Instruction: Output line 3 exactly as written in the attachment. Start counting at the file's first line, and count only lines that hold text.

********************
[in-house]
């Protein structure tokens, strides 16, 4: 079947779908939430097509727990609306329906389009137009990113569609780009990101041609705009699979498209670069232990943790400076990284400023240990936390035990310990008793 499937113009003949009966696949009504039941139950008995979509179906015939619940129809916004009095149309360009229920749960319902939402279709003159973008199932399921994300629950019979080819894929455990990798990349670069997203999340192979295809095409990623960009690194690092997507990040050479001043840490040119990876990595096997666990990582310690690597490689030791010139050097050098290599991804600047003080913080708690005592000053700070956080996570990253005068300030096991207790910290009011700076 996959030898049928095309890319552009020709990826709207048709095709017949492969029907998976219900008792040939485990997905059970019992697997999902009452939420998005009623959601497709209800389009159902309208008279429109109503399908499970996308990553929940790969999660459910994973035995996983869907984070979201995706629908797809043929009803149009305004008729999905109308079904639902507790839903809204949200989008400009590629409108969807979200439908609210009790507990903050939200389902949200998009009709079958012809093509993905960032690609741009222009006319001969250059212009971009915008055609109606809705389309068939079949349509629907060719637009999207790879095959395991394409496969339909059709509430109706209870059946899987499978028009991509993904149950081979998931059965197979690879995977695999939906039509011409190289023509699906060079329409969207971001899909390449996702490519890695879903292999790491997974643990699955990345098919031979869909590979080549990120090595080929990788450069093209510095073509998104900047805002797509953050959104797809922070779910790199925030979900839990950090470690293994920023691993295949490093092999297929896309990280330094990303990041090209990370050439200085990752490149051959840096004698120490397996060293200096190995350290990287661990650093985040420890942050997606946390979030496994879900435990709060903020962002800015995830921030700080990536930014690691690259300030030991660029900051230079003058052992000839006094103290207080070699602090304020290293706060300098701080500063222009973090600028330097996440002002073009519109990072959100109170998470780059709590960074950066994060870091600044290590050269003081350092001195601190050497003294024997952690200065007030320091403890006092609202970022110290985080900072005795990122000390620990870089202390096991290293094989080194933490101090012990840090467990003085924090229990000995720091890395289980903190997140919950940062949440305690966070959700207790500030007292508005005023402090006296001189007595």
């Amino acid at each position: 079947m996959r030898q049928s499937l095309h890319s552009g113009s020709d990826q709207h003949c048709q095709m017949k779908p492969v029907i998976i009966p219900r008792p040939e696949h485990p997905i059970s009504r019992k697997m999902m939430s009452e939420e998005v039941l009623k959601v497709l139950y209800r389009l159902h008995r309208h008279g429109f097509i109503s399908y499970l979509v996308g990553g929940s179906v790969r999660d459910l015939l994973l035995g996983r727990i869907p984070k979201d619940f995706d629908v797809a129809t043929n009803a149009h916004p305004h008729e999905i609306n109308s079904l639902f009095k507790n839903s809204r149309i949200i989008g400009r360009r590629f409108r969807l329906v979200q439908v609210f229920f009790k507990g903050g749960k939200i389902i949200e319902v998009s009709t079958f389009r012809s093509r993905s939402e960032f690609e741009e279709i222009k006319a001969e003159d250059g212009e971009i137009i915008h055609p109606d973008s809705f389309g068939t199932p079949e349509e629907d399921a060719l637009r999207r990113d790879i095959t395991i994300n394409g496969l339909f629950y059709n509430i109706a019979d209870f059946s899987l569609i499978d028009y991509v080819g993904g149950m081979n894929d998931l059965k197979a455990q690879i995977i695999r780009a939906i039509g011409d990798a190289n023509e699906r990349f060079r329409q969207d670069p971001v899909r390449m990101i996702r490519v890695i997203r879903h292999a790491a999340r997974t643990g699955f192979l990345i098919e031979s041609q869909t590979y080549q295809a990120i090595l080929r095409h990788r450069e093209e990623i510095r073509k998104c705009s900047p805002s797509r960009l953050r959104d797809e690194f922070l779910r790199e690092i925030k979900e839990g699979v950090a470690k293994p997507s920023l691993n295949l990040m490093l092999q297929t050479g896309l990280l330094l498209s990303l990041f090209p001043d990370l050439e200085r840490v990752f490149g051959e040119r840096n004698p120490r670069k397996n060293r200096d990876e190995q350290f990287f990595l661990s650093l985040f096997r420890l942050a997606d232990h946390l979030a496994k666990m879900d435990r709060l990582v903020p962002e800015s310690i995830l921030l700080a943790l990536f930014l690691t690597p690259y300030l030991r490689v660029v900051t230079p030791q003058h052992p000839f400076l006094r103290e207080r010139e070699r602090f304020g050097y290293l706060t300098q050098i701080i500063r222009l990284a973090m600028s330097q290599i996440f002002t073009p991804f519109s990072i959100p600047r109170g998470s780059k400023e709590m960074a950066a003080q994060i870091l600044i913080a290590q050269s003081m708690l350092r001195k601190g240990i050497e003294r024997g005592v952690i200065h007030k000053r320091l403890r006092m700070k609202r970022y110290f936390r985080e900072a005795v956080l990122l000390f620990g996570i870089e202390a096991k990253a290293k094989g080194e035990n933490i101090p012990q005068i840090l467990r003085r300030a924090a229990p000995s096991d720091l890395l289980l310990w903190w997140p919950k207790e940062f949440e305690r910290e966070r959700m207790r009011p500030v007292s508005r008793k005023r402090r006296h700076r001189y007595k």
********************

């Amino acid at each position: 079947m996959r030898q049928s499937l095309h890319s552009g113009s020709d990826q709207h003949c048709q095709m017949k779908p492969v029907i998976i009966p219900r008792p040939e696949h485990p997905i059970s009504r019992k697997m999902m939430s009452e939420e998005v039941l009623k959601v497709l139950y209800r389009l159902h008995r309208h008279g429109f097509i109503s399908y499970l979509v996308g990553g929940s179906v790969r999660d459910l015939l994973l035995g996983r727990i869907p984070k979201d619940f995706d629908v797809a129809t043929n009803a149009h916004p305004h008729e999905i609306n109308s079904l639902f009095k507790n839903s809204r149309i949200i989008g400009r360009r590629f409108r969807l329906v979200q439908v609210f229920f009790k507990g903050g749960k939200i389902i949200e319902v998009s009709t079958f389009r012809s093509r993905s939402e960032f690609e741009e279709i222009k006319a001969e003159d250059g212009e971009i137009i915008h055609p109606d973008s809705f389309g068939t199932p079949e349509e629907d399921a060719l637009r999207r990113d790879i095959t395991i994300n394409g496969l339909f629950y059709n509430i109706a019979d209870f059946s899987l569609i499978d028009y991509v080819g993904g149950m081979n894929d998931l059965k197979a455990q690879i995977i695999r780009a939906i039509g011409d990798a190289n023509e699906r990349f060079r329409q969207d670069p971001v899909r390449m990101i996702r490519v890695i997203r879903h292999a790491a999340r997974t643990g699955f192979l990345i098919e031979s041609q869909t590979y080549q295809a990120i090595l080929r095409h990788r450069e093209e990623i510095r073509k998104c705009s900047p805002s797509r960009l953050r959104d797809e690194f922070l779910r790199e690092i925030k979900e839990g699979v950090a470690k293994p997507s920023l691993n295949l990040m490093l092999q297929t050479g896309l990280l330094l498209s990303l990041f090209p001043d990370l050439e200085r840490v990752f490149g051959e040119r840096n004698p120490r670069k397996n060293r200096d990876e190995q350290f990287f990595l661990s650093l985040f096997r420890l942050a997606d232990h946390l979030a496994k666990m879900d435990r709060l990582v903020p962002e800015s310690i995830l921030l700080a943790l990536f930014l690691t690597p690259y300030l030991r490689v660029v900051t230079p030791q003058h052992p000839f400076l006094r103290e207080r010139e070699r602090f304020g050097y290293l706060t300098q050098i701080i500063r222009l990284a973090m600028s330097q290599i996440f002002t073009p991804f519109s990072i959100p600047r109170g998470s780059k400023e709590m960074a950066a003080q994060i870091l600044i913080a290590q050269s003081m708690l350092r001195k601190g240990i050497e003294r024997g005592v952690i200065h007030k000053r320091l403890r006092m700070k609202r970022y110290f936390r985080e900072a005795v956080l990122l000390f620990g996570i870089e202390a096991k990253a290293k094989g080194e035990n933490i101090p012990q005068i840090l467990r003085r300030a924090a229990p000995s096991d720091l890395l289980l310990w903190w997140p919950k207790e940062f949440e305690r910290e966070r959700m207790r009011p500030v007292s508005r008793k005023r402090r006296h700076r001189y007595k």